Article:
“I don’t know about your book, Gordon, but I really like the way you play a 12-string.”

And to that fictional, future person, I hope to have the patience to say: “Thanks. But that’s not my name these days.”

Blog Your Way To A Book Deal: Writing & Promoting Your Book One Post At A Time



Photo of Nina Amir speaking an the SFWC15

Nina Amir – Blog Your Way To A Book Deal

Nina Amir tells her story. Her story and success began here at the San Francisco Writer’s Conference.

Her book on Blog Your Book gave suggestions, but she still had to answer the question on how you still have the time to sell your book.  You want to get your book out there being read. Most writers dislike building platforms.

A platform is your built-in readership for your book. You develop reach across all your social media and the authority to be credible. To do this, you need to blog your book. Simply, you write-publish-promote at the same thing. You do this one post at a time.

Why does blogging a book work?

In the past, websites there were static. They were like brochures in cyberspace. Google didn’t do anything with them because they were not adding terms in webspace. But when Google comes along with it’s spiders and crawlers. So, when Nina wrote intensively for five months, she rose up in the search rankings. This was because she was diffigent and because no one else, then, was doing this. This discoverability doesn’t happen on a static website.

So, as you blog you are putting content that will ultimately be in your book.

You create a foundation of avid readers. You have a platform. So, if you get 1k unique visitors a day, this is something you can tell a potential publisher. This makes you work smarter and not harder. If your blog is well designed, there is a place to sign up and get the yuckky stuff done. You can attract agents and publishers. The fact is that tons of bloggers have gotten book deals.

Christian Landers – Stuff White People Like  -got a 6-figure book deal. He and his friends were hanging out and decided like other cultures, white people are different. He thought this was funny, and started sharing it with friends. The rest is history.

Julie and Julia

Escape from Cubicle Nation

The Puppy Diaries – Blogging about a puppy while recooperating from a serious accident. Helped that she was with the NYTimes.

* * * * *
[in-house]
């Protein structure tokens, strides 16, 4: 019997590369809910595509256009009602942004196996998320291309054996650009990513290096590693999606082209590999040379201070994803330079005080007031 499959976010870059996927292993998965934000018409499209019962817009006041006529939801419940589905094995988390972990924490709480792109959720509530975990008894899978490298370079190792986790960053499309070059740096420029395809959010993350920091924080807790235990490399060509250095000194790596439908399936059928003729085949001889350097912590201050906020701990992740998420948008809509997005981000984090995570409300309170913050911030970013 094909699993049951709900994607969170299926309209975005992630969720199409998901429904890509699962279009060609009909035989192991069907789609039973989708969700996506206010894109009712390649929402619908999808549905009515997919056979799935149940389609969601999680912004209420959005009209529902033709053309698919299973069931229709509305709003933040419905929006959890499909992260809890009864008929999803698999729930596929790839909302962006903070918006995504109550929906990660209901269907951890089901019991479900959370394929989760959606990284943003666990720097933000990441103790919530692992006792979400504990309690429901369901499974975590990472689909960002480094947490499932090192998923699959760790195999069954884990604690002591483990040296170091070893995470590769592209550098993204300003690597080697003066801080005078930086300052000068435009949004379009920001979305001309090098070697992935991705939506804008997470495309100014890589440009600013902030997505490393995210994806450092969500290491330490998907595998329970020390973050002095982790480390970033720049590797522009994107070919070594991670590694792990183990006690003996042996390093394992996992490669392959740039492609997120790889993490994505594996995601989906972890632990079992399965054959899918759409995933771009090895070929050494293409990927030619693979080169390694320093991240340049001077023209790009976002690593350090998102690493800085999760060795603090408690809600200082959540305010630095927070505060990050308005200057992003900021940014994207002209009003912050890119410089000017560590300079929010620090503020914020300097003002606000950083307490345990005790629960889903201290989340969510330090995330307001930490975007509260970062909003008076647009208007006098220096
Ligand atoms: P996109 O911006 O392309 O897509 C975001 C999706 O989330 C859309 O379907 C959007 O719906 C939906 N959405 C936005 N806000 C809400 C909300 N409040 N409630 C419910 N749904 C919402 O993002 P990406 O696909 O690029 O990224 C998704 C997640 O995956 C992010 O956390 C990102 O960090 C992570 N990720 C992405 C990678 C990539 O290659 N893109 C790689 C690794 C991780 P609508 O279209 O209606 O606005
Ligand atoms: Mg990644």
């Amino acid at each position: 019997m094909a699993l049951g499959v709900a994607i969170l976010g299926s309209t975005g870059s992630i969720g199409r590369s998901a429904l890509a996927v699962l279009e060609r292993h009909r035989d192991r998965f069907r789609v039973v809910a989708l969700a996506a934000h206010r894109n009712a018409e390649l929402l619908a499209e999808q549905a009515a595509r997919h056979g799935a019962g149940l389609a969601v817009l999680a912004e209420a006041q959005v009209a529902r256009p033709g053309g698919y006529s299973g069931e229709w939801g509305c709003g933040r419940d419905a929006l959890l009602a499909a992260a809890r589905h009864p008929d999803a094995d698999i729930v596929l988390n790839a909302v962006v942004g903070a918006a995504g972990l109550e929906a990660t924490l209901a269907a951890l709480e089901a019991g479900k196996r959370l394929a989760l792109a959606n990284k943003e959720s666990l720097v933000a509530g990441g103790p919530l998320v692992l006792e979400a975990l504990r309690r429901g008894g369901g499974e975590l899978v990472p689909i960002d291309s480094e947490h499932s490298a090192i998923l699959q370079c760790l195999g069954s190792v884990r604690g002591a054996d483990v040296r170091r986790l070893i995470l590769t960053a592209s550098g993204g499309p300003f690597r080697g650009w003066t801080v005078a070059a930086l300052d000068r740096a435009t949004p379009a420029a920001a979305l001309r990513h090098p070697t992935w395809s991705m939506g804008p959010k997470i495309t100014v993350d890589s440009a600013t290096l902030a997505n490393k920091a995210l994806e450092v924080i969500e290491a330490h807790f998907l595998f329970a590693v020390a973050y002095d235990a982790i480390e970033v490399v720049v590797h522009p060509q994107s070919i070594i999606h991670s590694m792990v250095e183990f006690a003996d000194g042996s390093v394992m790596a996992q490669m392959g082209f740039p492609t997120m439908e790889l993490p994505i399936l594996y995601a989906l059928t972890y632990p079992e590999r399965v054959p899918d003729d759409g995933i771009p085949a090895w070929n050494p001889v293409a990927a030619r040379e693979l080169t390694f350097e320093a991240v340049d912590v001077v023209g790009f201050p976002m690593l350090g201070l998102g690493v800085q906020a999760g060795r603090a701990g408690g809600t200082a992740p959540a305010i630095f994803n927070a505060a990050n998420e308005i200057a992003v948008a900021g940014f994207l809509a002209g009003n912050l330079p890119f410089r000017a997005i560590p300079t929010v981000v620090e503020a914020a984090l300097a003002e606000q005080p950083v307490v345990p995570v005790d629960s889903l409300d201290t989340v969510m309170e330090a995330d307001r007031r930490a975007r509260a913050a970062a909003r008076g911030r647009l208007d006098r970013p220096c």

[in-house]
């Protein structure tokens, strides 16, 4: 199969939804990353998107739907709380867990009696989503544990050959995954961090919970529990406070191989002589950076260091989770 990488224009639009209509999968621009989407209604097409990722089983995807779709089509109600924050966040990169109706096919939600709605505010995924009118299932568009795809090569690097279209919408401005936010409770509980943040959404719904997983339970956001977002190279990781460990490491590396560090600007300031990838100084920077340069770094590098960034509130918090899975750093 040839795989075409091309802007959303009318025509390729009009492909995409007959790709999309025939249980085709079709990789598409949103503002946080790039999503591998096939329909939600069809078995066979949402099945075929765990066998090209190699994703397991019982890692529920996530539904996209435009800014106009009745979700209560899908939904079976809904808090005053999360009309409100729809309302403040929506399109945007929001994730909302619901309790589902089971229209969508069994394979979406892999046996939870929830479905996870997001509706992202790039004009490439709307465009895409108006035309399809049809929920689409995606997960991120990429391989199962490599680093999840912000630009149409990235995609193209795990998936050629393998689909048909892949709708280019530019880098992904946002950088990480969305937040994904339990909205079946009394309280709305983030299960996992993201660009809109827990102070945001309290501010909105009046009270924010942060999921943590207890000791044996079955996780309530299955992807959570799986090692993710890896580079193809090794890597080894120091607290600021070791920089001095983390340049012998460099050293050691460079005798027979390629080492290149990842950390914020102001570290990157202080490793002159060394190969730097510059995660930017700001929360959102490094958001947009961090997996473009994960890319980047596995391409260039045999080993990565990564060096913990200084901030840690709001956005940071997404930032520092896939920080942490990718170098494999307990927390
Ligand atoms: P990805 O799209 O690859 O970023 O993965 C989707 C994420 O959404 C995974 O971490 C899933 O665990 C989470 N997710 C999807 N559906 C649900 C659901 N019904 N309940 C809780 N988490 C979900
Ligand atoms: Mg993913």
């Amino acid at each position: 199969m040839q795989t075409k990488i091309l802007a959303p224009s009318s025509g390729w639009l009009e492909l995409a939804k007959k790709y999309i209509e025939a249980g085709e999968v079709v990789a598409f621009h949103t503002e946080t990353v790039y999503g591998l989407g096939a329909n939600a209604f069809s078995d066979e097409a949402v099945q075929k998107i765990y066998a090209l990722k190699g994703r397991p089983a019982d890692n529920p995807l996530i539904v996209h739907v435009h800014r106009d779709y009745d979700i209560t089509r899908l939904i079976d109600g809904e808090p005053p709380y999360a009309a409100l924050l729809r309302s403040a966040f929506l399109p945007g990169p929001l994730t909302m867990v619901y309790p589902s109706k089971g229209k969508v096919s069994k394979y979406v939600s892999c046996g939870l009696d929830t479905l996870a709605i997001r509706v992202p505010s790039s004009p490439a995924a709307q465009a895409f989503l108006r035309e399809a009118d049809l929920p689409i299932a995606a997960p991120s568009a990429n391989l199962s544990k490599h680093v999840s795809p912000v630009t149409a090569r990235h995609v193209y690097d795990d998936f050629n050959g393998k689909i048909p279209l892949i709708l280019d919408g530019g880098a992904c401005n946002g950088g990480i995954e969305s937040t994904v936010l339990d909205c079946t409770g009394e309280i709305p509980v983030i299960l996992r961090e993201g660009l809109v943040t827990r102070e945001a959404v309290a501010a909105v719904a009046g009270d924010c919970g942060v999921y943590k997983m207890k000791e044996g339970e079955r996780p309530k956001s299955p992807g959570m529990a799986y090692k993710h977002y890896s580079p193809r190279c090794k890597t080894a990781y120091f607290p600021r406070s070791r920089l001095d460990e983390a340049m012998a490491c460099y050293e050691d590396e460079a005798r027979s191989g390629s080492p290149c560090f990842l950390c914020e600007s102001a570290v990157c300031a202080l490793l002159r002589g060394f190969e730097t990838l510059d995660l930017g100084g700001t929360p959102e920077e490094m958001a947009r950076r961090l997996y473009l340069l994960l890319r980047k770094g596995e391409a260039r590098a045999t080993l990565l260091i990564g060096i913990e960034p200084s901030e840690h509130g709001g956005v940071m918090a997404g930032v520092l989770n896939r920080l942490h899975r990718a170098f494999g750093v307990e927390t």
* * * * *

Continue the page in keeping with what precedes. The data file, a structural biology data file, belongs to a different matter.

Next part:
101 Uses for my Ex-Wife’s Wedding Dress – He was dumped and the only thing she left was with her wedding dress.

Hack – a cabbie who writes and draws about what he sees and hears in his cab

Fed Up With Lunch

Design Sponge at Home

All these titles were bloggers and self-publish your book.

More and more blog-to-book deals.

At the height of this in 2009, experts claimed 50-60 blog-to-book deals were made that year.

Blog a book – you intentionally write a book on the net with a content plan

Book a blog – you repurpose content.


10 reasons to consider bloggig your book ino existence:


1. A blog allows you to publish as you go

2. gives you exposure and builds platform. The average print book sells 250 copies, ebook 560, but active blogs get much more exposure.

3. Blog helps you establish status. 56% of bloggers can attest to this.

4. A blogged book gets your writing read. Keep blogging an they will come.

5. A blogged book allows you to test-market your book. Effective and cheap way to test a book idea.

6. Blogged book provides a daily writing commitment. Must write regularly. Create a schedule and stick to it. Basis of practice.

7. A blogged book allows you to get  feedback on your writing. Comments from actual readers. Surveys, Forms.

8. Blogged book insures you create your project. Readers become accountability partners. Readers are waiting. If you stop before you finish, you’ve failed publicly.

9. Blogged book lets you show what you’ve got. You want to give away great content. BUT DON’T GIVE IT ALL AWAY. Let people get to know, like and trust you. You leave a slice of cake out.

10. Blog book lets you and your blog get discovered. You can be found by readers and publishers.